Hyperthyroidism and depression can cause similar symptoms, such as loss of appetite and sleeping difficulties. Many people with hyperthyroidism may also experience changes to their mental health.

The thyroid is a small gland in the neck that produces hormones to regulate various bodily processes, such as body temperature and digestion. Problems with thyroid functioning can cause a wide range of symptoms because it affects many bodily functions. For example, hyperthyroidism refers to when the body produces too many thyroid hormones.

Many symptoms of hyperthyroidism can overlap with symptoms of depression and anxiety. These mental health conditions can cause persistent feelings of sadness or tension. This overlap is because problems with the thyroid and thyroid hormones can lead to changes in mood.

This article will discuss the links between hyperthyroidism and mental health conditions, such as depression.

A person laying in bed.Share on Pinterest
Maskot/Getty Images

Hyperthyroidism occurs when the thyroid gland is overactive and produces too much thyroxine (T4) hormone. Excess T4 affects energy regulation in the body, which can cause bodily processes to speed up. Conversely, hypothyroidism is when the gland is underactive and produces an insufficient amount of T4.

The T4 hormone influences many bodily processes, meaning that high levels can cause various symptoms, such as:

  • fatigue
  • muscle weakness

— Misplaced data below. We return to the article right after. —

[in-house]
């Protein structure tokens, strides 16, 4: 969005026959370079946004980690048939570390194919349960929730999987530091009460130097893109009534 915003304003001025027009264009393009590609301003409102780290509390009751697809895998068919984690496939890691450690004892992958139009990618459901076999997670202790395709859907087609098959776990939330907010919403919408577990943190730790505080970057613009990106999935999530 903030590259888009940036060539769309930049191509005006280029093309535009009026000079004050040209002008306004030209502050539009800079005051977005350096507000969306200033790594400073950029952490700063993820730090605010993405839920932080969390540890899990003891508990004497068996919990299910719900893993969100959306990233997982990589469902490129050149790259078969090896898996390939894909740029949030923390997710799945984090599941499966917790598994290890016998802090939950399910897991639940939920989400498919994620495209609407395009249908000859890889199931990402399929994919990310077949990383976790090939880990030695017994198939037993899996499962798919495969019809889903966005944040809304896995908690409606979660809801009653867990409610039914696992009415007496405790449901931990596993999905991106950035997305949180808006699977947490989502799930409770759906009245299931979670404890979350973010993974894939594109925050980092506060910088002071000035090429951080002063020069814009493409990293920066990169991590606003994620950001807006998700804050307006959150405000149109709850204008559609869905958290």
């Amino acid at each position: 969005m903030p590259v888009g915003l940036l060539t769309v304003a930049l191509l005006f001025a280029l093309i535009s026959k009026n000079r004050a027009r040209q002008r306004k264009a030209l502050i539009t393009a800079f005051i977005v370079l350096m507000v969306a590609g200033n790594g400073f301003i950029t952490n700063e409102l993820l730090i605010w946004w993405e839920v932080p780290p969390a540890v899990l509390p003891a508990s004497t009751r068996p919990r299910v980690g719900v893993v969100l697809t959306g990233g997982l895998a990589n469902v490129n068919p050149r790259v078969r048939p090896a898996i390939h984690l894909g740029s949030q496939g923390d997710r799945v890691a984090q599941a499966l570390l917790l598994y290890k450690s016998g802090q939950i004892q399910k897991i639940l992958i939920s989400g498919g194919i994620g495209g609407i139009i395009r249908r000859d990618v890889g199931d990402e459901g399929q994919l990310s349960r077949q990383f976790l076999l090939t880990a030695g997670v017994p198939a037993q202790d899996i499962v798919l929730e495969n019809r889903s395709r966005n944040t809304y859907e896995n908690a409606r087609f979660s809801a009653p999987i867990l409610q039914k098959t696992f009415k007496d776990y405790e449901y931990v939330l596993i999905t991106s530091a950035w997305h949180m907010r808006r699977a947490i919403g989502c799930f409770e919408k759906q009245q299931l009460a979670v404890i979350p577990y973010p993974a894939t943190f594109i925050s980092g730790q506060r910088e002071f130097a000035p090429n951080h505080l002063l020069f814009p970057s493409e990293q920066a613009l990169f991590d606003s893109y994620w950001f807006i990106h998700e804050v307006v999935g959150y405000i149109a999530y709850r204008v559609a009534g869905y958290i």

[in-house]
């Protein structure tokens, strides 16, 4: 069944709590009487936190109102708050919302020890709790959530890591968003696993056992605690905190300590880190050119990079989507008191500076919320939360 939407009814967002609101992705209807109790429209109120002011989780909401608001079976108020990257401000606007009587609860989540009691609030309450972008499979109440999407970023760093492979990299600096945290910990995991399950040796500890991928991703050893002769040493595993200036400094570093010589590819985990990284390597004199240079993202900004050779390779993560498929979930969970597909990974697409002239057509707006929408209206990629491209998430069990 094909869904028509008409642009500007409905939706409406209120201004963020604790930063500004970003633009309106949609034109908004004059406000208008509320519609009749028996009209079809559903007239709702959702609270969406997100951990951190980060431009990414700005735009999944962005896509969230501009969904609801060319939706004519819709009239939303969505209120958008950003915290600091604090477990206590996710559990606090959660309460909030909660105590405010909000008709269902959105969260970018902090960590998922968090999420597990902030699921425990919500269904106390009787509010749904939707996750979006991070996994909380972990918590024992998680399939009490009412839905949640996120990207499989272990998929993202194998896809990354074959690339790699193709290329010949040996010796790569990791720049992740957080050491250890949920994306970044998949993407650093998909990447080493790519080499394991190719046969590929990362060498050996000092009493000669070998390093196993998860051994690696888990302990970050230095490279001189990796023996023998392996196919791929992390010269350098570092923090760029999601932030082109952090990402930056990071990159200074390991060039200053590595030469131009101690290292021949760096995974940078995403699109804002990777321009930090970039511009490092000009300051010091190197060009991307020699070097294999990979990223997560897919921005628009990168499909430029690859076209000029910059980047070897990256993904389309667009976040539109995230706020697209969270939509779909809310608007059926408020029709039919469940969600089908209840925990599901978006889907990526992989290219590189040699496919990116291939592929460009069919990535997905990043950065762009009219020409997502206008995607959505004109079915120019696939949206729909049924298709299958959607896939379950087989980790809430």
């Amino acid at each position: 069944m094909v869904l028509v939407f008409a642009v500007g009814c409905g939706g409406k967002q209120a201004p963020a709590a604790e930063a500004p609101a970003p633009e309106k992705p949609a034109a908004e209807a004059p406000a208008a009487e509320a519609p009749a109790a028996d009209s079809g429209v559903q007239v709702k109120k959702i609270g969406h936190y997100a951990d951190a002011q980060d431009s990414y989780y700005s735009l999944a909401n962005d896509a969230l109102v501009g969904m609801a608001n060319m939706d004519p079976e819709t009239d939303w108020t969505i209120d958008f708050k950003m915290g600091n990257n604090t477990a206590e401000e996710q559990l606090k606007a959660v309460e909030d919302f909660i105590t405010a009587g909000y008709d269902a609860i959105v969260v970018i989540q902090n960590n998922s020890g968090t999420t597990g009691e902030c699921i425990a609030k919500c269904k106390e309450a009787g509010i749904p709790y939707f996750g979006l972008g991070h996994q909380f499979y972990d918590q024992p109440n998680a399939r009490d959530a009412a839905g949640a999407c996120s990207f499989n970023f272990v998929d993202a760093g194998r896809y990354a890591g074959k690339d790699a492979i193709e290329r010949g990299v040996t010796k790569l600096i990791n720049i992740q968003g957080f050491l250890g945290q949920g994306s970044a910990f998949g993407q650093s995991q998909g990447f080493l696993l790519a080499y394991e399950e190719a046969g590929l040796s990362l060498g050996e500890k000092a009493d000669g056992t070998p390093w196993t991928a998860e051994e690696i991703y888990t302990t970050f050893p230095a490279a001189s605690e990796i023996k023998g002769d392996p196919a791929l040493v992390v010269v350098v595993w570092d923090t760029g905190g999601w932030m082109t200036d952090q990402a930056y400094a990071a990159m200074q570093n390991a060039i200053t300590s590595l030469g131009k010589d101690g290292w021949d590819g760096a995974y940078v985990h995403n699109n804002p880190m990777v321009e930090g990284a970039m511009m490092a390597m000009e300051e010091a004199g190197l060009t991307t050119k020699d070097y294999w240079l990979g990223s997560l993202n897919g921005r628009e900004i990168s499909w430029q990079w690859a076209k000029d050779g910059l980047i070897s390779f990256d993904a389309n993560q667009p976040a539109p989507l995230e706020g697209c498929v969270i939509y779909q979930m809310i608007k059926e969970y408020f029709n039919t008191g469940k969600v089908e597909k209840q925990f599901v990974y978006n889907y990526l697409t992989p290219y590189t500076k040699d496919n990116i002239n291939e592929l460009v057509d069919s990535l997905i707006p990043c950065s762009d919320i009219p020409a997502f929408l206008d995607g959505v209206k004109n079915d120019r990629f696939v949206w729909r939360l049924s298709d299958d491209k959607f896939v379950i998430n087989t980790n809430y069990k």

• nervousness
  • irritability
  • anxiety
  • sleeping difficulties
  • excessive sweating
  • rapid heartbeat
  • weight loss

Some people may mistake the symptoms of hyperthyroidism for depression. This is because thyroid problems can cause the same symptoms as depression. These shared symptoms are more common in older adults with an overactive thyroid, as they may present with different symptoms. In this demographic, hyperthyroidism may cause loss of appetite or withdrawal from people.

Researchers are still unclear on the exact cause of depression but note that a number of factors may contribute. These factors can include:

  • changes in certain chemicals in the brain
  • genetics
  • certain personality traits
  • environmental factors, such as exposure to negative life events

Hyperthyroidism and depression are both common conditions. For example, depression is the most common mental health condition in the United States. It affects 8.4% of people in the U.S. over the age of 18.